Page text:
Why You Shouldn’t Shut Up About Your Goals

Why You Shouldn’t Shut Up About Your Goals

I recently read this article about how you should keep your goals to yourself.

I really dislike and disagree with this article.

Brendon Burchard, who has interviewed and studied some of the most successful people of today (you can read or hear more about this on his website or YouTube channel), suggests you do the opposite. Don’t be shy about your goals. Talk to people about them.

I’ve been following that advice for a year now, and here’s what I’ve seen in my own life:

  1. Sharing your goals with others will lead to opportunities you may not have found otherwise. Last year, a friend recommended me to a filmmaker friend of his that was making a short film for the 48 Hour Film Festival. Another friend sent me a Facebook post about local students who were looking for people to help with their films. I got a small role in a feature film because I told the director I want to be an actor. All of these came about because I told them what my goals are. I would not have found them on my own. (For the last one, he made up my role and lines on the spot the day of filming. I definitely would not have gotten that opportunity any other way.)
  2. Sharing your goals could inspire those around you. I love watching my friends set and achieve their goals and dreams. If they can do it, it makes me feel like maybe I can too. When they stumble along the way, it also helps me to realize I’m not the only one that struggles.
  3. Sharing my goals in a positive way (as opposed to the negative “My goal is to stop drinking sodas. It’s going to suck.” example the article gives) makes me more likely to achieve them. If I were to focus on the negative things that come with achieving my goals (for example, the often long days on a film set), I would definitely talk myself out of working on them. But if I focus on how awesome the outcomes of working towards my goals are (I get to work with awesome people, eat free food on set, travel, etc.), I’m much more likely to drag myself out of bed at 4:00 am to work on a film set. Doesn’t that positive one just feel so much better? Which mindset would you rather go in with? I’ve worked with plenty of people who choose the negative one, and it doesn’t do anyone any good.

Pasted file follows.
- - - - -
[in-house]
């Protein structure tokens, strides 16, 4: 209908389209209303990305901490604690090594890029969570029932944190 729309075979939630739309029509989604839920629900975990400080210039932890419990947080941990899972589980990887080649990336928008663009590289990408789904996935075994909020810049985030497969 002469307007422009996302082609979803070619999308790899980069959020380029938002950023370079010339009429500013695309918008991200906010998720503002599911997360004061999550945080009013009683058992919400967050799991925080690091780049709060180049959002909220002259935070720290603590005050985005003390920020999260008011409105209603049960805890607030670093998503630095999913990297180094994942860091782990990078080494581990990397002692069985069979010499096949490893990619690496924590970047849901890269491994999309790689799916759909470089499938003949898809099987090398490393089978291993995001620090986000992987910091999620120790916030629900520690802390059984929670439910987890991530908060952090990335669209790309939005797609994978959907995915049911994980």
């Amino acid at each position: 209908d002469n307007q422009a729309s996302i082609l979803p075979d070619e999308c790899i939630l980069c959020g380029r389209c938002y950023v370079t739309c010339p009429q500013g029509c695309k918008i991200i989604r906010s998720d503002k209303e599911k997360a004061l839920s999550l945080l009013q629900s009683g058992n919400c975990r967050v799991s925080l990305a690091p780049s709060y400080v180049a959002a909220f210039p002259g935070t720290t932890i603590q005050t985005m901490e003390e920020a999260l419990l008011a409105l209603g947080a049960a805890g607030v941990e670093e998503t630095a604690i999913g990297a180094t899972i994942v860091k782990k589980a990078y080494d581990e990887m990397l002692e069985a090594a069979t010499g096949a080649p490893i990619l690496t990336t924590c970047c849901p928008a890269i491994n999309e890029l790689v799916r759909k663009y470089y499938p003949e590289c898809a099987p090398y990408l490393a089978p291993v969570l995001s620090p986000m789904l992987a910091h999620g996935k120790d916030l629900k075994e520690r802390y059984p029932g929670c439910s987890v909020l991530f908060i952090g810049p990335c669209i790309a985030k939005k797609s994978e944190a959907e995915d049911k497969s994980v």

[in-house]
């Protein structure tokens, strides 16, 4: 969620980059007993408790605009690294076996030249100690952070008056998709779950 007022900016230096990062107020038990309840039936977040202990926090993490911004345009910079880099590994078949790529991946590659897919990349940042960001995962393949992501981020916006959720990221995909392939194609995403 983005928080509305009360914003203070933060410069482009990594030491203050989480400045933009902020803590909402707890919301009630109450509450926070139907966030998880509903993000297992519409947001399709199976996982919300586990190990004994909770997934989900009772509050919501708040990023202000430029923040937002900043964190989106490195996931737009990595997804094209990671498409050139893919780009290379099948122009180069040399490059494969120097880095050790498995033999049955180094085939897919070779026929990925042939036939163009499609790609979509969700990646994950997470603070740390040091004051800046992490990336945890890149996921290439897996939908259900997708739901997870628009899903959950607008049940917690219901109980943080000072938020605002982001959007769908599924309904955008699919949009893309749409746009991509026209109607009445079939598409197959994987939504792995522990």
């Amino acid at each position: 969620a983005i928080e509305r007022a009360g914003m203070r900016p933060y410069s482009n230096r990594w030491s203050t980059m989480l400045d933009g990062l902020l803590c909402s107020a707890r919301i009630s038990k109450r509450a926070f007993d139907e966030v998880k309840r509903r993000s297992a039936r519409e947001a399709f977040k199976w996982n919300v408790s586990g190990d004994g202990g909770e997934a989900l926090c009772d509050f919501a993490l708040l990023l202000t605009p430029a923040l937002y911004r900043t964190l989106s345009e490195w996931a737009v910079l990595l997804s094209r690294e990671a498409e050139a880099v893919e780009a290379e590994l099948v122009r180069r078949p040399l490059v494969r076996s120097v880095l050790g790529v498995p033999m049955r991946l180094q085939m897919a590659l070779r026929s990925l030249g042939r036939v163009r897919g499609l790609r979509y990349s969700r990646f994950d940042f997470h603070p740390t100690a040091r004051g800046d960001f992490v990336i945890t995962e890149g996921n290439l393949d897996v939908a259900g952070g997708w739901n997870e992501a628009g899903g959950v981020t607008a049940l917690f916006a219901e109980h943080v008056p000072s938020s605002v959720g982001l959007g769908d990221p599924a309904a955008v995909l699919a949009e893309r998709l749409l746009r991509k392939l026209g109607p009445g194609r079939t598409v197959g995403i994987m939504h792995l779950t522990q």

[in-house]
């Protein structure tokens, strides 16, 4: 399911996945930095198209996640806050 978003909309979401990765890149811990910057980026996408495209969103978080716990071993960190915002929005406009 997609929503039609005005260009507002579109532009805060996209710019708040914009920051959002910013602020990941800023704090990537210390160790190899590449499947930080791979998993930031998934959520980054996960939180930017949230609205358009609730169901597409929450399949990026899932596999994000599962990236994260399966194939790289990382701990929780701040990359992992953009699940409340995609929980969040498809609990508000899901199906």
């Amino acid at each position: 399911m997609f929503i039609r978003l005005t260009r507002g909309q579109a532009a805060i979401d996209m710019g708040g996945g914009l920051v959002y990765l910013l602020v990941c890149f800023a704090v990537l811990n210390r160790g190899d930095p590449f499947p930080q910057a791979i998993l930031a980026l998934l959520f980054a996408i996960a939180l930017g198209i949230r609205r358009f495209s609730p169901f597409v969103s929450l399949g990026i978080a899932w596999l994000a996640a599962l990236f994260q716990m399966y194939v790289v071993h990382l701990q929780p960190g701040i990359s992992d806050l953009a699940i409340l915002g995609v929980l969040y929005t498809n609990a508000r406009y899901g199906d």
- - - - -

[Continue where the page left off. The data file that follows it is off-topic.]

He does make a semi-good point at the end. Some people are jerks. Some people don’t care about your goals. That’s fine. And I agree, don’t share them with those people. But I do not agree that you shouldn’t share them just because someone might get upset or jealous about them. Let those people deal with their own issues. Some people try to discourage you because they want to protect you. Some people say hateful things about your goals because they don’t have the guts to work towards their own. Know that their issue isn’t with you and move on to people who do support and encourage you.

So, yes, he is right in that you shouldn’t just share your goals and then not do anything else about them. But I have seen in my own life how sharing my goals and getting off my butt to achieve them has gotten me closer to my dreams than keeping those goals to myself ever did.

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